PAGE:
Steven Stalinsky has an interesting column this morning on the National Review website concerning the Muslims' love of death. In part:
In the war on terrorism, major battles from early Islamic history serve as inspiration for those fighting against the West. As al Qaeda associate Abu Musab al-Zarqawi beheaded American Nicholas Berg in Iraq last week, he asked, "Is it not time for you [Muslims] to take the path of jihad and carry the sword of the Prophet of prophets?... The Prophet, the most merciful, ordered [his army] to strike the necks of some prisoners in [the battle of] Badr and to kill them... And he set a good example for us. As for you, Bush, dog of the Christians, anticipate what will harm you... And you will only get shroud after shroud and coffin after coffin slaughtered in this manner."
Another chapter from early Islamic history - serving as a lesson for today's Muslims at war against the West - is the concept of the love of death. This originated at the Battle of Qadisiyya in the year 636, when the commander of the Muslim forces, Khalid ibn Al-Walid, sent an emissary with a message from Caliph Abu Bakr to the Persian commander, Khosru. The message stated: "You [Khosru and his people] should convert to Islam, and then you will be safe, for if you don't, you should know that I have come to you with an army of men that love death, as you love life." This account is recited in today's Muslim sermons, newspapers, and textbooks.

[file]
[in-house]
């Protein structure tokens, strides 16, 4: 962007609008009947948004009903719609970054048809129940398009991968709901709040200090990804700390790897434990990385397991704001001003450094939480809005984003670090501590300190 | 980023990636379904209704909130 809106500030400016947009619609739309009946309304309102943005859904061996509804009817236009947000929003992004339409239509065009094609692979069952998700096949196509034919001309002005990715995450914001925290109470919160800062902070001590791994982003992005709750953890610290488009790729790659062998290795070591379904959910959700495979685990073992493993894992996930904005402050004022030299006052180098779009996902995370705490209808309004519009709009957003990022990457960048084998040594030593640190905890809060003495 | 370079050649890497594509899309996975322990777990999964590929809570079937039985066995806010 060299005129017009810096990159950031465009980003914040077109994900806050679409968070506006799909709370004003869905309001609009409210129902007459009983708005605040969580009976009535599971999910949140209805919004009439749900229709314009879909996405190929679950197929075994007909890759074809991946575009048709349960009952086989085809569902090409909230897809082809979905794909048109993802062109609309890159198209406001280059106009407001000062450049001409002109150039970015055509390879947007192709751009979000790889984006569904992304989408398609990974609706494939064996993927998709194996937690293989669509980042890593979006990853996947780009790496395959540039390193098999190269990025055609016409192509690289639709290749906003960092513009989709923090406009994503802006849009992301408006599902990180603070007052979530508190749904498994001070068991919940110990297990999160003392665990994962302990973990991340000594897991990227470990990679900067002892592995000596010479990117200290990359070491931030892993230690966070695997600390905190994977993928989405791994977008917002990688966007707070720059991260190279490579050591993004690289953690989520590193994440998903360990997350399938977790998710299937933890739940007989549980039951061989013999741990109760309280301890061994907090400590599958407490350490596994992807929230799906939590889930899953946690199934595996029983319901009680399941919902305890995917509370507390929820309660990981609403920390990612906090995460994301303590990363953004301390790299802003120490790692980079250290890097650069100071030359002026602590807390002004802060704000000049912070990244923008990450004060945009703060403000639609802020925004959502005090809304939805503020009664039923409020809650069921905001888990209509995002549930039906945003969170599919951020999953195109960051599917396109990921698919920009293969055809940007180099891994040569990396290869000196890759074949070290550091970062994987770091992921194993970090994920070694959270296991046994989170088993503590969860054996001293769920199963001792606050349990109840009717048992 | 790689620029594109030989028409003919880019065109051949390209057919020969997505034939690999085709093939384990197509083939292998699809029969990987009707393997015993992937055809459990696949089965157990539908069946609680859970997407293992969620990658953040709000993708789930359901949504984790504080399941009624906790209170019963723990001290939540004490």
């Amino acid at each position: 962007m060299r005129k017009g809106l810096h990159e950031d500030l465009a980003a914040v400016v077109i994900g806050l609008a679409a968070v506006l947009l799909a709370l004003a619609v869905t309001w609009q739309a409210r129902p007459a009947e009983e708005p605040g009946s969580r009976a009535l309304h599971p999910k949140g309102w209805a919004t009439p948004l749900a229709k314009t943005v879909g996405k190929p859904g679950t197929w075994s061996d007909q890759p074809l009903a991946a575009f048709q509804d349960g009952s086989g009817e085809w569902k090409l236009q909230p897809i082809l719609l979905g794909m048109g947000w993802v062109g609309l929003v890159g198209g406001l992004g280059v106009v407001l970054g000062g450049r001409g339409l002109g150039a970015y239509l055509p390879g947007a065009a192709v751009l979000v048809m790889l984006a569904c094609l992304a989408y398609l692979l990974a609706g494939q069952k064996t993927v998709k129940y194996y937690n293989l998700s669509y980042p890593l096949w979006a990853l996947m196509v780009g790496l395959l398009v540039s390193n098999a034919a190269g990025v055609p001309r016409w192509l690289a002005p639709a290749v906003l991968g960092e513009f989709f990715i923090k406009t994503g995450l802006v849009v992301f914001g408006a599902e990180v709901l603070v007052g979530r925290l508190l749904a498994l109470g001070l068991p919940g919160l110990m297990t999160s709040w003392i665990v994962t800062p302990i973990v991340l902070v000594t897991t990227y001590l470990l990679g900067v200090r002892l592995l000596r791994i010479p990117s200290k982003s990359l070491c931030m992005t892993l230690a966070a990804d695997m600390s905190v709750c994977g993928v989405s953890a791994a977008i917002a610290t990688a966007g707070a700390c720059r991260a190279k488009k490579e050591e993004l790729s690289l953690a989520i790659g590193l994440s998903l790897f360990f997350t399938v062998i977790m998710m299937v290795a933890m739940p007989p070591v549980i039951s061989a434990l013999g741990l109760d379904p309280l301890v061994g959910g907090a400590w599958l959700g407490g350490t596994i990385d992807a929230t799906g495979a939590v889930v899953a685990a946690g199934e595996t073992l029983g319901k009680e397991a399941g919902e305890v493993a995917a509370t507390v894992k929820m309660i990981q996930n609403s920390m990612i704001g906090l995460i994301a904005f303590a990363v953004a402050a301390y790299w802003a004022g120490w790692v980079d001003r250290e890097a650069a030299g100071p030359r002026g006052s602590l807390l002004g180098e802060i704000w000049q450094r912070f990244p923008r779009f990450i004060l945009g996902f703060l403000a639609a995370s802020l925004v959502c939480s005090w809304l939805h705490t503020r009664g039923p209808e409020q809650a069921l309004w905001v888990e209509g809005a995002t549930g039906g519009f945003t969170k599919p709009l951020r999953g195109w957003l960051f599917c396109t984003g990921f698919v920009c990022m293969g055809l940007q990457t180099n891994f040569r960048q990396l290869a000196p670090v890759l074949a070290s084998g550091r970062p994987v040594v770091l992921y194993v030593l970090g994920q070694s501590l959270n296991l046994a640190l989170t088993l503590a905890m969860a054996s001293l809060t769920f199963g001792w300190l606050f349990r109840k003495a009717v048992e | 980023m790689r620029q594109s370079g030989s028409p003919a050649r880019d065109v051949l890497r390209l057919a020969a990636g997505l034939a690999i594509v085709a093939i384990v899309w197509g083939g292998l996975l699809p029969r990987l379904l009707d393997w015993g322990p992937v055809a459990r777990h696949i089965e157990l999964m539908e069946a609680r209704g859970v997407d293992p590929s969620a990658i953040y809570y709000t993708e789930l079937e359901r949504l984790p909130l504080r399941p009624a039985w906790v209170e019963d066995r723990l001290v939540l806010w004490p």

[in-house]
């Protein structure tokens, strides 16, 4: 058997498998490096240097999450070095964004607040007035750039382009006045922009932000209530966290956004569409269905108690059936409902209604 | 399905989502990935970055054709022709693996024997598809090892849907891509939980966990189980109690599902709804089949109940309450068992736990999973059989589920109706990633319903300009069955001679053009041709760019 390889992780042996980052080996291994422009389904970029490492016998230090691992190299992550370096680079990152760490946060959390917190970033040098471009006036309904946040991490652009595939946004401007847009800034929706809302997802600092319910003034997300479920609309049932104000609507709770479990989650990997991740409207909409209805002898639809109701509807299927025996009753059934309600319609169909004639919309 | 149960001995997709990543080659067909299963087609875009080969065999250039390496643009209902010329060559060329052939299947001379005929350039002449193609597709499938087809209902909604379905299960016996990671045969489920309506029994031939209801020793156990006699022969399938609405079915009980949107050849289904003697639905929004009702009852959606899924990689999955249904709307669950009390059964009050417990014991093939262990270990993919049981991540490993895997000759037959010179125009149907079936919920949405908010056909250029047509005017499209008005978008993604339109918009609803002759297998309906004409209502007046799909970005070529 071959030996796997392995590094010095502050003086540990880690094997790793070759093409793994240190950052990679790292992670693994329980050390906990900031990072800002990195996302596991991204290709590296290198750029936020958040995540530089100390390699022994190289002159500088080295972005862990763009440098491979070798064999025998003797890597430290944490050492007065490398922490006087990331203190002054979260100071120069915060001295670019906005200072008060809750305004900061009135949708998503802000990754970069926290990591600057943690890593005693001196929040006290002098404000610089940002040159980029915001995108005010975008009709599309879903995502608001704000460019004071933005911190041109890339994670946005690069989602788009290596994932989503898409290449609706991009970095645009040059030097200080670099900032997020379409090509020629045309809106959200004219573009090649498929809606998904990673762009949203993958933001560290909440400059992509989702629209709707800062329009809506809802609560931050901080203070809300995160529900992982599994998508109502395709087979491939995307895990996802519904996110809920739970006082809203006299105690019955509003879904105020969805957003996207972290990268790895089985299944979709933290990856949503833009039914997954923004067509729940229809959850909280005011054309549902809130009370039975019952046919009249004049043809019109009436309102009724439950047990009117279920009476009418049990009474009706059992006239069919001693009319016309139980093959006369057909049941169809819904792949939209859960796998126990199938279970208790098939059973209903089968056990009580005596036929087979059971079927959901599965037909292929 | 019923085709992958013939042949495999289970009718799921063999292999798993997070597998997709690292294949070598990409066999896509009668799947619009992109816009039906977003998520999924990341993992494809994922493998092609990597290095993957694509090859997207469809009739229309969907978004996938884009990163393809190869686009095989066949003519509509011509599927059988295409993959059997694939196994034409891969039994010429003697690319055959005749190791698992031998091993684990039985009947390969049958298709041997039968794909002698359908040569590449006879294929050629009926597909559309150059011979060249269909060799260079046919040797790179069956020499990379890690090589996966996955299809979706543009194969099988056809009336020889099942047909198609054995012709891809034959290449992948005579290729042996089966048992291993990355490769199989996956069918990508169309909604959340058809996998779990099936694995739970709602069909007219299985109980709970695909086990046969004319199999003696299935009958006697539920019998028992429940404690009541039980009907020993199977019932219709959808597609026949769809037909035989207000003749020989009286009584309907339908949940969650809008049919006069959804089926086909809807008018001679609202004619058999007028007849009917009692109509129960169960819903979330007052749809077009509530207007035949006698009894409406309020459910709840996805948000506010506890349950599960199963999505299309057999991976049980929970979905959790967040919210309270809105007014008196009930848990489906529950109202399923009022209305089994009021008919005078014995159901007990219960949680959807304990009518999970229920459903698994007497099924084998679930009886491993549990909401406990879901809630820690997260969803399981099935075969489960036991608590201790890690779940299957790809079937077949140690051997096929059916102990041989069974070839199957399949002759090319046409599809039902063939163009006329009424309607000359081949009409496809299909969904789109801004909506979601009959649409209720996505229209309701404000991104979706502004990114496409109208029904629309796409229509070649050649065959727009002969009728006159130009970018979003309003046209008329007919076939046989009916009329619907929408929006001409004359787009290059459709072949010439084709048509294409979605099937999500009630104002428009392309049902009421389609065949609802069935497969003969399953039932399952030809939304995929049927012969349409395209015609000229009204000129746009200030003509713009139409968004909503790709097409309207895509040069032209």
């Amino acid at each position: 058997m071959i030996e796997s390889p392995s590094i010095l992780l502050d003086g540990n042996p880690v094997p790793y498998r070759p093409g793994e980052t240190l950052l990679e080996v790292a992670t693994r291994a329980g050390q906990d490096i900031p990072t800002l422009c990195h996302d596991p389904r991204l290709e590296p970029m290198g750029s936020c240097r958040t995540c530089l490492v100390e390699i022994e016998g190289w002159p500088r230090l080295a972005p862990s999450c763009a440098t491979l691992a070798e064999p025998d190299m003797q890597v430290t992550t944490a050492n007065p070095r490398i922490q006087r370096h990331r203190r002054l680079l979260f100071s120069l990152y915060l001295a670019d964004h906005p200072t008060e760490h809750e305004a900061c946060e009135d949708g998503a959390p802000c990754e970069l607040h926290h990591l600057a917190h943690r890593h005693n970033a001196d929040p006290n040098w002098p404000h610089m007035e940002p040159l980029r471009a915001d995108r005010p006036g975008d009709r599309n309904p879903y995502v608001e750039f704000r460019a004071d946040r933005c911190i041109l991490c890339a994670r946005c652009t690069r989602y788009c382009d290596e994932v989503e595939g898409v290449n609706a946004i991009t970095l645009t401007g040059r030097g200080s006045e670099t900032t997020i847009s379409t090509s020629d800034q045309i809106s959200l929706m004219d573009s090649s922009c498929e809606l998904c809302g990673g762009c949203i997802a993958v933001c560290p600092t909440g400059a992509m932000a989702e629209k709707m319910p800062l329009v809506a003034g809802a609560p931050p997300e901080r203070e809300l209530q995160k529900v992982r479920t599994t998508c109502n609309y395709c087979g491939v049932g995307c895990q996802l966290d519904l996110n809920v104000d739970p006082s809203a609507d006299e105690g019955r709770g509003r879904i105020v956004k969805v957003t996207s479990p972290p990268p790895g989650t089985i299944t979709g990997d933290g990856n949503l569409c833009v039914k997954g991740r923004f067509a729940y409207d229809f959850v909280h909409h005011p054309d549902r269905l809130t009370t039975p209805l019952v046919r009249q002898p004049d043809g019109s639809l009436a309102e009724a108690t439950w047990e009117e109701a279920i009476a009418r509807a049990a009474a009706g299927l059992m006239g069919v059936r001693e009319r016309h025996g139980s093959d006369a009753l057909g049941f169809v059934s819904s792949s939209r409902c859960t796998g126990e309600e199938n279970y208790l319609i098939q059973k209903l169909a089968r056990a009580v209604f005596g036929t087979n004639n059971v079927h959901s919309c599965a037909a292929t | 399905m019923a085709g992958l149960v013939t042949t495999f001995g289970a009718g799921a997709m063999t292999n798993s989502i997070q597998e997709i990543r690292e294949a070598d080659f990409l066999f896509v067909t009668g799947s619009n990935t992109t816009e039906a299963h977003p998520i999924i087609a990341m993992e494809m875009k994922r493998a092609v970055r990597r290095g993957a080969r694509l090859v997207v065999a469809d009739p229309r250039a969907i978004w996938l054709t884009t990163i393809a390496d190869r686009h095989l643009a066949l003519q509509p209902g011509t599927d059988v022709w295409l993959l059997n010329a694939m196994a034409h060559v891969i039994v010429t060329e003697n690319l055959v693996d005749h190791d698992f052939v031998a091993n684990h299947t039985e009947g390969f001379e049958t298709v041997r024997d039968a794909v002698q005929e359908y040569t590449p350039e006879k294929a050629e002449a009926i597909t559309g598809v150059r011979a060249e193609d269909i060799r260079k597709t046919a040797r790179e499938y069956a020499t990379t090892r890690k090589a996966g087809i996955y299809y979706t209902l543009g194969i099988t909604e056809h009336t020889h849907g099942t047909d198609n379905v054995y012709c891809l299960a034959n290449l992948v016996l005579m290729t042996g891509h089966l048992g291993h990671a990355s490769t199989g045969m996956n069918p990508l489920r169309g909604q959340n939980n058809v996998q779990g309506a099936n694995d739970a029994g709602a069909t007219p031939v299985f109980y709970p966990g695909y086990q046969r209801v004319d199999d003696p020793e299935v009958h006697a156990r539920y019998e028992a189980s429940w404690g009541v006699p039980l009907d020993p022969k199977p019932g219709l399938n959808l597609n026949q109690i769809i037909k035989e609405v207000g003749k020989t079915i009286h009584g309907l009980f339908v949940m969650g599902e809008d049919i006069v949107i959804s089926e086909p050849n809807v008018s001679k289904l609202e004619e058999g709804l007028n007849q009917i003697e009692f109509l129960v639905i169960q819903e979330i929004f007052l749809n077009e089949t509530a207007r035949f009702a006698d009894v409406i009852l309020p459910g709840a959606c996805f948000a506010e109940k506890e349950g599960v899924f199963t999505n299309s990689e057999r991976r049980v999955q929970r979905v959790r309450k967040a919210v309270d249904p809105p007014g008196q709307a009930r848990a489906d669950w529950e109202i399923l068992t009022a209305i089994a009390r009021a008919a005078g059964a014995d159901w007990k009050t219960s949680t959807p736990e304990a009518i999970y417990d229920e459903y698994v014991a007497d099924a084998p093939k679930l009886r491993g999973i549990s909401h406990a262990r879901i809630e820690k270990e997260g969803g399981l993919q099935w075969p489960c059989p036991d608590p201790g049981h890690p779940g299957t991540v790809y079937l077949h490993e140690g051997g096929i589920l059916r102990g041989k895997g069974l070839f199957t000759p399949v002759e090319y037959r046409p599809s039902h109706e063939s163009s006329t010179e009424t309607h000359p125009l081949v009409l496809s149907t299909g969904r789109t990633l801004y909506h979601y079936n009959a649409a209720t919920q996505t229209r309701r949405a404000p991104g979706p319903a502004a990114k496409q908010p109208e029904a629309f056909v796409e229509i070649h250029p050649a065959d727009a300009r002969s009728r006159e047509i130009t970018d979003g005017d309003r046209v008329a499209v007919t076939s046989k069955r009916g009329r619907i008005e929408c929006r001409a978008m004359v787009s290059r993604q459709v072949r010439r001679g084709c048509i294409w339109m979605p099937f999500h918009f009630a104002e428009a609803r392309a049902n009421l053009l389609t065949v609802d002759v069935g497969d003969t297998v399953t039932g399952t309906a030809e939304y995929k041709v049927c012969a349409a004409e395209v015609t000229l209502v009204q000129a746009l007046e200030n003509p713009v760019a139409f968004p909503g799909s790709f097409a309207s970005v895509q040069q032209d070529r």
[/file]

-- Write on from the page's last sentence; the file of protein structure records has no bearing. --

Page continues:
Yes, Let them crow all they want about the "Pacifism of Islam." but, as I said yesterday their bloody deeds of yesteryear and yesterday bear far more weight than their ridiculous claims of pacifism. Do read the whole thing.